Stephen Hawking says 'superhumans' could threaten the future of humanity

In his last book, the late scientist Stephen Hawking warned of the dangers of genetic engineering. According to him, this field of research could threaten the future of humanity.

In his final book, the renowned scientist Stephen Hawking, one of the most brilliant minds of his generation, warned of the dangers of CRISPR and genetic engineering for human evolution.

Shaping the future through gene editing

In his latest - posthumous - book Brief Answers to Big Questions, Stephen Hawking offers his predictions on the future of humanity, the laws of the universe, and everything else. Is time travel possible? Should we colonise space? Does God exist? Or how do we shape the future?

Amongst these thoughts, Hawking warns of the dangers of genetic engineering:

We are now entering a new phase that we could call human-driven evolution, in which we will be able to modify and improve our DNA.
We now have the blueprints of the DNA, which means that we have read the 'book of life' and can now make our corrections.

According to Hawking, the first steps in this new phase ‘will be limited to repairing genetic defects.’ More comprehensive and complex modifications, such as optimising our intelligence or physics, will take more time and energy before they can be implemented. However, we are not immune to the adverse effects of such possibilities.

Towards a division of humanity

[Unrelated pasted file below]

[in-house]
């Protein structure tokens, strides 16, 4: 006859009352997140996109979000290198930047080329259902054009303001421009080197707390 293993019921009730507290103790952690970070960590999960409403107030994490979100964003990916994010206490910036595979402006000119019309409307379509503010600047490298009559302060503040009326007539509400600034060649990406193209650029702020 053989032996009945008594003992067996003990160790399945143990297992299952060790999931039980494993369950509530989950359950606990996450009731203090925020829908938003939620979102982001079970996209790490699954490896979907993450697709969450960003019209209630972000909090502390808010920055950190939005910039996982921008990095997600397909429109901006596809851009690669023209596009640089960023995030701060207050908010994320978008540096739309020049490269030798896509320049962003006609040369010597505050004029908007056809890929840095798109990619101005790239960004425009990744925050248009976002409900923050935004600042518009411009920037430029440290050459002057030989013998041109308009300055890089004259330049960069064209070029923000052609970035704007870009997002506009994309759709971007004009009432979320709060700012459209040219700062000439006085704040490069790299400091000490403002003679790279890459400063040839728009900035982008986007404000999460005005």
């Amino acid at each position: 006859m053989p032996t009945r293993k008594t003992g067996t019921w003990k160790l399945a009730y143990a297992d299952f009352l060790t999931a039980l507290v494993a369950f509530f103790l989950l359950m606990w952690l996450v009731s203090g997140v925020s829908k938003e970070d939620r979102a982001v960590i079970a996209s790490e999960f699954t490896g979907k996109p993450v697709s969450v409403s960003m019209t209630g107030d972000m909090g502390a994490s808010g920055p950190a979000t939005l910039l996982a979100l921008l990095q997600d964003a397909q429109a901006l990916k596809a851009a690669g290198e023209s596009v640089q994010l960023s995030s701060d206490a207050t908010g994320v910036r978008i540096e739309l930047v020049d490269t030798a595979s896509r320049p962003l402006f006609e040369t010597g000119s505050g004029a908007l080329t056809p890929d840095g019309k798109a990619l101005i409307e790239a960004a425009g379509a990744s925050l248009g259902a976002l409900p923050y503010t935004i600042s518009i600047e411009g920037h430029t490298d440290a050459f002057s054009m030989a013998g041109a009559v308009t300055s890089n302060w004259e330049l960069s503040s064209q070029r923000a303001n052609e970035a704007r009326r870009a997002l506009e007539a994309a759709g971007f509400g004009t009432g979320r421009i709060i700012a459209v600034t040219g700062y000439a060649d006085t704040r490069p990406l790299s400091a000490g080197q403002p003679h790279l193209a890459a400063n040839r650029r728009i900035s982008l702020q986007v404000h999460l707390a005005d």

Hawking fears that as this technology evolves and permeates society, it will become a source of division between human beings.

Laws will probably be passed to ban genetic engineering in humans. But some people will be unable to resist the temptation to improve human characteristics such as memory size, disease resistance, or longevity.

The elites who benefit from this eugenics - described by Hawking as ‘superhumans’ - could directly oppose the rest of humanity in a quest for supremacy that would dictate the future management of the planet.

He explains:

Once superhumans emerge, significant political problems will emerge with unenhanced humans, who will be unable to compete.

According to Hawking, if they are not destined to disappear, they will probably no longer be considered worthy of interest and will find themselves at the back of humanity which is modifying its own characteristics at an ever-increasing rate.

While these predictions may seem, alarmist, they are not new to researchers working on gene-editing technologies like CRISPR. At a time when the future of the planet and the future of humans is at stake, it would be better to look at what unites us.

This article was translated from Gentside FR.

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